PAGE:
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Dual Suspension vs. Rigid Mountain Bikes for Beginners

author image Drew Menard
Drew Menard currently works as a cycle technician and writer. He has experience in copy editing, layout design, coaching high-school basketball and holds a certification in personal fitness training. Menard received his bachelor's degree in journalism from Liberty University, where he won an award for column writing in a collegiate competition.
Dual Suspension vs. Rigid Mountain Bikes for Beginners
There are different types of suspension systems for mountain bikes. Photo Credit Ingram Publishing/Ingram Publishing/Getty Images

Mountain biking gives riders the ability to traverse rough terrain and explore the outdoors in a rugged, adventurous manner. Mountain biking is rough at times because of wilderness terrain and various obstacles, and mountain bike companies offer different types of suspension systems to help alleviate the wear on both the bike and rider from harsh riding. Hardtail mountain bikes have a rigid frame with shock-absorbing suspension in the front fork. Dual suspension, or full suspension bikes, have suspension in both the front fork and in the rear of the frame.

Advantages of a Hardtail

Hardtail mountain bikes accelerate well and provide good pedal performance for off-road biking. They climb well and tend to be light, depending on the frame. Hardtails are quite common and tend to offer better components for the money when paired with a similar full suspension bike. These mountain bikes are quite maneuverable and responsive, which makes them great for singletrack and trails that are smoother with occasional obstacles, such as roots or rocks.

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Advantages of Full Suspension

Dual suspension bikes absorb impact in not only the front of the bike but also in the rear. Heavier than their rigid counterparts, dual suspensions are significantly more comfortable on rugged terrain filled with obstacles. Full suspension bikes don't give their riders the best pedal performance but offer riders with back injuries better support. They perform well off jumps and for downhill riding -- not to be confused with a downhill trail, which necessitates a downhill bike.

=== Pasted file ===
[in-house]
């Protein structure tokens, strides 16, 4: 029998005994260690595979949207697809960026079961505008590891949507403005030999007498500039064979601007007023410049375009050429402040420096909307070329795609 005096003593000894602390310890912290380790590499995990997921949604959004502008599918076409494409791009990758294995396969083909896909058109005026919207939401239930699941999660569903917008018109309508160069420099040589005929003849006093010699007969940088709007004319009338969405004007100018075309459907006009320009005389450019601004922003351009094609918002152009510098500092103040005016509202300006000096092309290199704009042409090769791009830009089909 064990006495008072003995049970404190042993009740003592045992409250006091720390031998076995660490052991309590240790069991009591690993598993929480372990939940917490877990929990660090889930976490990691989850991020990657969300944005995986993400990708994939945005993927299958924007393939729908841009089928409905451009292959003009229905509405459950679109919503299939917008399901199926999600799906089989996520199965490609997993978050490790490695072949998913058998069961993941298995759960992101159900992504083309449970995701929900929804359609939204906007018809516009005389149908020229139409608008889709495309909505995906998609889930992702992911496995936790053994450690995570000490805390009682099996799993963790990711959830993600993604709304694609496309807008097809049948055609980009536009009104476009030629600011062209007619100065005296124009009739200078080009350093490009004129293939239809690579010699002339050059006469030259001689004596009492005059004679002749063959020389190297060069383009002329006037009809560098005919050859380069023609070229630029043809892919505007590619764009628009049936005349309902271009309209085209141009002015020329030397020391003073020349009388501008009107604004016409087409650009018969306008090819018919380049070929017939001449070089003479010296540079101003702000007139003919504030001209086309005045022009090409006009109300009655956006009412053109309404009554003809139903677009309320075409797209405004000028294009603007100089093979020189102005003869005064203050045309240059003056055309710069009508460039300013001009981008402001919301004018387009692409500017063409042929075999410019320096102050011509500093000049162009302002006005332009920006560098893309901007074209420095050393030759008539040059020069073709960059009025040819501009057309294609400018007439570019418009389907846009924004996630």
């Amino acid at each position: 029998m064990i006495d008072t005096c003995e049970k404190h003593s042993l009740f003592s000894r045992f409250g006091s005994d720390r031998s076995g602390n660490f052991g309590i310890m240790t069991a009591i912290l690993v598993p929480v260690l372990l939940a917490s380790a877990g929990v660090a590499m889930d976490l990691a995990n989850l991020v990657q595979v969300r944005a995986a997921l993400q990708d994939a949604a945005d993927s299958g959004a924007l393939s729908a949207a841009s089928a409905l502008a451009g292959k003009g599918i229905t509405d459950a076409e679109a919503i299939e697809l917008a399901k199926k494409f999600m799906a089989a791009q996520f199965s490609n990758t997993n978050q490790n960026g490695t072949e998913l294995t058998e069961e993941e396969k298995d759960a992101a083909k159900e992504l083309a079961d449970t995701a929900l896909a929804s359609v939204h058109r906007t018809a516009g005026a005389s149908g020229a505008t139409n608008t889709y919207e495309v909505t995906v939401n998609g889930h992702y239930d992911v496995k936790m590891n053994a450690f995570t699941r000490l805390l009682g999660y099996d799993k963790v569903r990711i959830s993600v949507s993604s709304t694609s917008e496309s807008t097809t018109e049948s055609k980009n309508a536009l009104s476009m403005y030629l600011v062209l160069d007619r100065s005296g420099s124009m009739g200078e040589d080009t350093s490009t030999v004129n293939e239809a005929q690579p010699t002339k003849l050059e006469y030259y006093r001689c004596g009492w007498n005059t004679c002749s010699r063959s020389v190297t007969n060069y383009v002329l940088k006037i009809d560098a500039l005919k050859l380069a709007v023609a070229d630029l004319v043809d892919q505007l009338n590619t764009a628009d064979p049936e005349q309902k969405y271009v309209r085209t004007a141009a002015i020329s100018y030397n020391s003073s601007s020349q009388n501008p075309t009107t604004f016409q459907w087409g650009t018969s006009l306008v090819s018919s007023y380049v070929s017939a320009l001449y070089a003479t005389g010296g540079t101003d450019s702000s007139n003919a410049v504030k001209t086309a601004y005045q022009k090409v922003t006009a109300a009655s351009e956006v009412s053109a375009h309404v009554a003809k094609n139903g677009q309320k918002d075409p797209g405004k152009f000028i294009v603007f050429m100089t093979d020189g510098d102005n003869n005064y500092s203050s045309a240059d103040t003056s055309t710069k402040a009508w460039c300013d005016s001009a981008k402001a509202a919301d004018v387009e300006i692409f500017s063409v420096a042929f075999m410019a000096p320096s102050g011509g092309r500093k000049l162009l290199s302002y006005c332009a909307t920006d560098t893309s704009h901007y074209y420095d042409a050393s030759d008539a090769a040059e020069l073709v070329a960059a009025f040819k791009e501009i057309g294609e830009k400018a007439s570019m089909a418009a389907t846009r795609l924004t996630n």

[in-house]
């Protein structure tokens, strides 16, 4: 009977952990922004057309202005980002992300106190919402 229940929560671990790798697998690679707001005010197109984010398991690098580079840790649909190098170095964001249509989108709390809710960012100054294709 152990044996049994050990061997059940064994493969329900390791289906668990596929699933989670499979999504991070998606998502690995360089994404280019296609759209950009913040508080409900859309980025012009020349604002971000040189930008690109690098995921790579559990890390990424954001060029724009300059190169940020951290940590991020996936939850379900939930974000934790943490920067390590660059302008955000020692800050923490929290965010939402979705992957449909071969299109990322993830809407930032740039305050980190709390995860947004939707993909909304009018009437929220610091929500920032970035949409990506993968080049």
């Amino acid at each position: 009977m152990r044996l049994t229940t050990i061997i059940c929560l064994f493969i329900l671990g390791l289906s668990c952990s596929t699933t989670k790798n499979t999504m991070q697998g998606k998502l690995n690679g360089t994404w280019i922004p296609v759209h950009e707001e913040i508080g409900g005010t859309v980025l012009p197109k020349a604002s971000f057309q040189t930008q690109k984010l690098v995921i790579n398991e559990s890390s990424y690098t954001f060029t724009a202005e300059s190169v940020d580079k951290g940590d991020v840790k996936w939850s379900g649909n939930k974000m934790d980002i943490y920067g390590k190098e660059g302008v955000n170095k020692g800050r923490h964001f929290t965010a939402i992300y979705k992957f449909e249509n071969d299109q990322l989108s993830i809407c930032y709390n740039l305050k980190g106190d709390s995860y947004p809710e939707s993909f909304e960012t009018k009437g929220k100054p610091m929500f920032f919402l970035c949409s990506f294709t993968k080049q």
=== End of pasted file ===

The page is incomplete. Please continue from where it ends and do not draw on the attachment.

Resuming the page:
Things to Consider

Before choosing between a dual suspension or a hardtail, it is important to ask yourself a few questions. What type of riding will you be doing? Will the terrain be moderately smooth with some obstacles such as roots, rocks and bumps; or will you be riding on more rugged terrain? Is it important to have a lighter bike? Is maintenance a concern for you? Do you need a bike that is responsive and maneuverable? Do you want to conserve more energy? Is cost a concern?

Full Suspension or Hardtail?

Neither a full suspension or a hardtail is better than the other, because each is well-suited for certain terrain and riding styles. Dual suspension bikes are more comfortable on rugged terrain and offer a smoother ride. They are good for going off jumps and riding downhill. Full suspension bikes are usually heavier than hardtails and waste more energy when pedaling because any suspension absorbs the riders pedal force as well as bumps. Hardtails require less maintenance than dual suspension bikes. They tend to be cheaper so you can get better components for the money. Hardtails are significantly lighter than dual suspensions. They maneuver and accelerate well and are great for climbing up hills. Hardtails are responsive and handle well. So, if your trail is not severely rugged, you will get better pedal performance from a hardtail, conserving more energy. If the trail is rugged, or if you suffer from discomfort, injury or saddle soreness, a dual suspension may be the better choice.

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